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Best of the Blogs: Is Google's Non-Voting Stock Split Evil?

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Minyanville's daily roundup of some of the best financial commentary from around the Web.

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This column highlights the most interesting and useful business and financial commentary from around the Web each day. Use our comments section to post your own suggestions for blog content that you've read or written.

Reuters: Felix Salmon
Link: Google's Evil Stock Split
"Dual-class voting shares were illegal for most of the 20th Century, but came back in 1986. James Sterngold's NYT story on their reintroduction is well worth a read, featuring as it does comments against the new rules from both Felix Rohatyn ('The one-share, one-vote rule is pretty fundamental to the market') and T Boone Pickens ('Let's face it, managements want this because they want to entrench themselves. They went to Congress to get protection and they didn't get it. So they went to the exchange to get protection, and they got it.') Even then, however, there were safeguards, including the crucial one that a majority of independent shareholders - excluding management and some directors - had to approve the move." (Also read The Business of Relying on Google.)

The New York Times: Bits
"If Apple loses the legal case filed against it and book publishers on Wednesday over e-book pricing, will it be deeply wounded in its growing rivalry with Amazon? Not likely, analysts say. The Justice Department's lawsuit against the company and five publishers, three of which settled the case, paints a vivid picture of Apple's thinking from several years ago about how it could use its entry into electronic books to hurt Amazon, a growing player in digital media and devices with the Kindle. At the time, Apple saw having a competitive e-book offering as a critical element of its strategy for introducing the iPad." (For related content, see Today in Tech: Apple's Loss is Amazon's Gain, But Not So Fast.)
The New York Times: Deal Book
"Kicking-off a series of earnings reports from the nation biggest banks in the coming days, JPMorgan Chase said Friday that it earned $1.31 a share in the first quarter of 2012, compared with $1.28 a share in the same period a year ago. On a reported basis, revenue rose 6 percent, to $26.7 billion from $25.2 billion." (Also Read JPMorgan Ready To Take Wall Street Top Spot.)

Credit Writedowns
Link:
Gary Shilling: Bearish on the US Economy; Calling for a Crash
"Gary Shilling recently wrote a five-part series for Bloomberg News on the economy. His view is that GDP growth comes primarily from consumers spending from either higher income or from reduced savings and debt accumulation. In his view, the US economy exhibits the latter pattern and he therefore expects another recession. He is therefore calling for stocks to drop 43% in 2012. Wow! Shilling is also long treasuries as a result."

The Capital Spectator
Link: Financial Advice Can Be Dangerous Too
"It's widely recognized that actively managed investing strategies generally face an uphill battle vs. indexing. The evidence at this late date, after countless studies of real world track records, is persausive if not overwhelming. And the empirical clues keep adding up, as The Wall Street Journal reminds. What's true for individual asset classes tends to apply with multi-asset class strategies too. That alone is enough consider indexing in a strategic context, but there are other incentives. Looking for financial guidance from certain professionals can also eat away at your wealth, warns a study that analyzed recommendations by advisors."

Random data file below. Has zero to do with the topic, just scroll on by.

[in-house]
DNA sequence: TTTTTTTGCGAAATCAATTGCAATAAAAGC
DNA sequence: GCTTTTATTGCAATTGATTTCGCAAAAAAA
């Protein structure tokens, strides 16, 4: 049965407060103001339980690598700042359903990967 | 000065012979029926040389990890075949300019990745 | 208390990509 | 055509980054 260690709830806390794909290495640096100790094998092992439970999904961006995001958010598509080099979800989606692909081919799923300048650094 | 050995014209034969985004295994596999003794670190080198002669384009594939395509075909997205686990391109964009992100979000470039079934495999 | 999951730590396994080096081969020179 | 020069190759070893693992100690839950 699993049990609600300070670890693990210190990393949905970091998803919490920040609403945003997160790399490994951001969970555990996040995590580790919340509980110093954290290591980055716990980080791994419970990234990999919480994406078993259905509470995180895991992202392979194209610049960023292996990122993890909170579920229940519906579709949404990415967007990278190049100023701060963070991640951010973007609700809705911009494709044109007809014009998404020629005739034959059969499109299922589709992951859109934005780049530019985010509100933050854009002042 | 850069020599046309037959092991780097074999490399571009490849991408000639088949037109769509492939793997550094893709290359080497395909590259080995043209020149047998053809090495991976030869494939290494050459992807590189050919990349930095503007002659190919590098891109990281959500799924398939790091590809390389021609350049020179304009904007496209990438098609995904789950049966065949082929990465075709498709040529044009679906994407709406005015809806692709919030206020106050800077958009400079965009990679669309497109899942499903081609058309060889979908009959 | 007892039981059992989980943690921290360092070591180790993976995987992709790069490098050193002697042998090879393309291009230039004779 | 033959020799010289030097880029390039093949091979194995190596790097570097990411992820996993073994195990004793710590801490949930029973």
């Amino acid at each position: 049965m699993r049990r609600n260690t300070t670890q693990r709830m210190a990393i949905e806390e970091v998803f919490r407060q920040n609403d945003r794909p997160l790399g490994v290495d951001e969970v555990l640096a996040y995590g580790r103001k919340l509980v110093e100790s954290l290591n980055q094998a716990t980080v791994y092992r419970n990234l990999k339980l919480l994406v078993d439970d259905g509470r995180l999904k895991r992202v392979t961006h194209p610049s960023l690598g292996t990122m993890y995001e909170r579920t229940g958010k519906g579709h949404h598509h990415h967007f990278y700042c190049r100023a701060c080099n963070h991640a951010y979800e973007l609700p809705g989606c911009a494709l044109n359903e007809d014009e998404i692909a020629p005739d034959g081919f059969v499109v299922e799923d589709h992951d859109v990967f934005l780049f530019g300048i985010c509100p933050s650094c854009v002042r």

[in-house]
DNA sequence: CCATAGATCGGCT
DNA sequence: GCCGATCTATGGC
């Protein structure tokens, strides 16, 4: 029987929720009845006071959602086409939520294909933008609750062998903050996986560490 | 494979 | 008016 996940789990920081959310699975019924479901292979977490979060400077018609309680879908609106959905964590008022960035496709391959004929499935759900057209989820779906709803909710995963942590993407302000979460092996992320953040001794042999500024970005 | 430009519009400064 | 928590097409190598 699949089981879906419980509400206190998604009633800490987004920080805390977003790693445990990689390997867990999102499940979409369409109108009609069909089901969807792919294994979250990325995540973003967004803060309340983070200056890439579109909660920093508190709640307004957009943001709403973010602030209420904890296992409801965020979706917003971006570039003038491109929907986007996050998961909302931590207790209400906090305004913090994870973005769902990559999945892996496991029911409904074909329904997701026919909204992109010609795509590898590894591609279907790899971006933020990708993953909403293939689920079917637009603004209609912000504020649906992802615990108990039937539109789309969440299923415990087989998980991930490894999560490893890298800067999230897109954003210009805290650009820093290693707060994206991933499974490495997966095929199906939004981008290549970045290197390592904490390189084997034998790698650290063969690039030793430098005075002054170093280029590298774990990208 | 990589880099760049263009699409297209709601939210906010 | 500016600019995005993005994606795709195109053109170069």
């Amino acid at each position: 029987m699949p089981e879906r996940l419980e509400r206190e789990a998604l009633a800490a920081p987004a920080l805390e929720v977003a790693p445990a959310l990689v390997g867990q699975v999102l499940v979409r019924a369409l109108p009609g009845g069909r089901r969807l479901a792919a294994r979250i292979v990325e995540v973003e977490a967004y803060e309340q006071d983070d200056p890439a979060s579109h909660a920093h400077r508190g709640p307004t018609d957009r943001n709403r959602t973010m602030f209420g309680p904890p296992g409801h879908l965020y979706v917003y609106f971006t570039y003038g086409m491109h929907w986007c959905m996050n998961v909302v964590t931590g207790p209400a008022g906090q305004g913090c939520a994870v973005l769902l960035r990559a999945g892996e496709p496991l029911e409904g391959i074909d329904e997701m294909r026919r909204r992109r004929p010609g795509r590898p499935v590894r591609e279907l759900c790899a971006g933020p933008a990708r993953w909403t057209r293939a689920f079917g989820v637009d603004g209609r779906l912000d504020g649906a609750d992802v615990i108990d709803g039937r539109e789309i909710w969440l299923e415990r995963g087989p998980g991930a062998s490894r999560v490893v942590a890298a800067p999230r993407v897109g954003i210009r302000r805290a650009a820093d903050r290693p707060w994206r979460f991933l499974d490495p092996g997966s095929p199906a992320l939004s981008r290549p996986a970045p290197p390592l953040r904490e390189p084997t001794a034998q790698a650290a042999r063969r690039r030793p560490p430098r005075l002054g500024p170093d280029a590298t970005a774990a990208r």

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No positions in stocks mentioned.
The information on this website solely reflects the analysis of or opinion about the performance of securities and financial markets by the writers whose articles appear on the site. The views expressed by the writers are not necessarily the views of Minyanville Media, Inc. or members of its management. Nothing contained on the website is intended to constitute a recommendation or advice addressed to an individual investor or category of investors to purchase, sell or hold any security, or to take any action with respect to the prospective movement of the securities markets or to solicit the purchase or sale of any security. Any investment decisions must be made by the reader either individually or in consultation with his or her investment professional. Minyanville writers and staff may trade or hold positions in securities that are discussed in articles appearing on the website. Writers of articles are required to disclose whether they have a position in any stock or fund discussed in an article, but are not permitted to disclose the size or direction of the position. Nothing on this website is intended to solicit business of any kind for a writer's business or fund. Minyanville management and staff as well as contributing writers will not respond to emails or other communications requesting investment advice.
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